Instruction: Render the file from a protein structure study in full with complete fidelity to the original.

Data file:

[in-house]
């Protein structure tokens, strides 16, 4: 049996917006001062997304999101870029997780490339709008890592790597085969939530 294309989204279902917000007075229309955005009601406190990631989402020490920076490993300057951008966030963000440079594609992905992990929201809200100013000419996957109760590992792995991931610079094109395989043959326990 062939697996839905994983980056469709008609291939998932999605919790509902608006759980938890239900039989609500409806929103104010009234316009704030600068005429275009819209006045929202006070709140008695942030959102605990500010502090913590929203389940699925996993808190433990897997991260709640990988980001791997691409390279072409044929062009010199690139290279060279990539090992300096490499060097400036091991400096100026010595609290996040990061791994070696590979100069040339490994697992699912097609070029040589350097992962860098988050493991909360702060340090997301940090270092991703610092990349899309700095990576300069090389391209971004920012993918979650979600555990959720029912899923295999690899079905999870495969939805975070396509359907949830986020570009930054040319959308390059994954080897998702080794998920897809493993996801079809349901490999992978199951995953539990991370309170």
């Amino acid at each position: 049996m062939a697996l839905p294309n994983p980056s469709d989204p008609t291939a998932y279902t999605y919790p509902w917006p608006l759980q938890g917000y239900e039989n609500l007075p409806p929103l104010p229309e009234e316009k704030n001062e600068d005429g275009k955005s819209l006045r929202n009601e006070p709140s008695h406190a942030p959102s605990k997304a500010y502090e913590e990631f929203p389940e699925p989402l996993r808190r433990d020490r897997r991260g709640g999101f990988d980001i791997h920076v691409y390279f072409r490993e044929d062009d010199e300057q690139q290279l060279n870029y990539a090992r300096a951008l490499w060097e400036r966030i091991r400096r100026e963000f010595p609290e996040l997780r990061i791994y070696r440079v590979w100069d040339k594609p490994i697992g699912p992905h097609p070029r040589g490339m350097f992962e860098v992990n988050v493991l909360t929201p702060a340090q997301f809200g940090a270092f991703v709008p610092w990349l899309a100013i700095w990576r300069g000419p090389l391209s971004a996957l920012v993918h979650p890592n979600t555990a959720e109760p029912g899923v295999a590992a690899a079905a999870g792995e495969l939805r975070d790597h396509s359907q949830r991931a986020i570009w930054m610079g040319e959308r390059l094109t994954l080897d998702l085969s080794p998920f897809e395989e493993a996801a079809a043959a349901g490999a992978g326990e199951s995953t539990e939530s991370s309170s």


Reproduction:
[in-house]
């Protein structure tokens, strides 16, 4: 049996917006001062997304999101870029997780490339709008890592790597085969939530 294309989204279902917000007075229309955005009601406190990631989402020490920076490993300057951008966030963000440079594609992905992990929201809200100013000419996957109760590992792995991931610079094109395989043959326990 062939697996839905994983980056469709008609291939998932999605919790509902608006759980938890239900039989609500409806929103104010009234316009704030600068005429275009819209006045929202006070709140008695942030959102605990500010502090913590929203389940699925996993808190433990897997991260709640990988980001791997691409390279072409044929062009010199690139290279060279990539090992300096490499060097400036091991400096100026010595609290996040990061791994070696590979100069040339490994697992699912097609070029040589350097992962860098988050493991909360702060340090997301940090270092991703610092990349899309700095990576300069090389391209971004920012993918979650979600555990959720029912899923295999690899079905999870495969939805975070396509359907949830986020570009930054040319959308390059994954080897998702080794998920897809493993996801079809349901490999992978199951995953539990991370309170």
């Amino acid at each position: 049996m062939a697996l839905p294309n994983p980056s469709d989204p008609t291939a998932y279902t999605y919790p509902w917006p608006l759980q938890g917000y239900e039989n609500l007075p409806p929103l104010p229309e009234e316009k704030n001062e600068d005429g275009k955005s819209l006045r929202n009601e006070p709140s008695h406190a942030p959102s605990k997304a500010y502090e913590e990631f929203p389940e699925p989402l996993r808190r433990d020490r897997r991260g709640g999101f990988d980001i791997h920076v691409y390279f072409r490993e044929d062009d010199e300057q690139q290279l060279n870029y990539a090992r300096a951008l490499w060097e400036r966030i091991r400096r100026e963000f010595p609290e996040l997780r990061i791994y070696r440079v590979w100069d040339k594609p490994i697992g699912p992905h097609p070029r040589g490339m350097f992962e860098v992990n988050v493991l909360t929201p702060a340090q997301f809200g940090a270092f991703v709008p610092w990349l899309a100013i700095w990576r300069g000419p090389l391209s971004a996957l920012v993918h979650p890592n979600t555990a959720e109760p029912g899923v295999a590992a690899a079905a999870g792995e495969l939805r975070d790597h396509s359907q949830r991931a986020i570009w930054m610079g040319e959308r390059l094109t994954l080897d998702l085969s080794p998920f897809e395989e493993a996801a079809a043959a349901g490999a992978g326990e199951s995953t539990e939530s991370s309170s």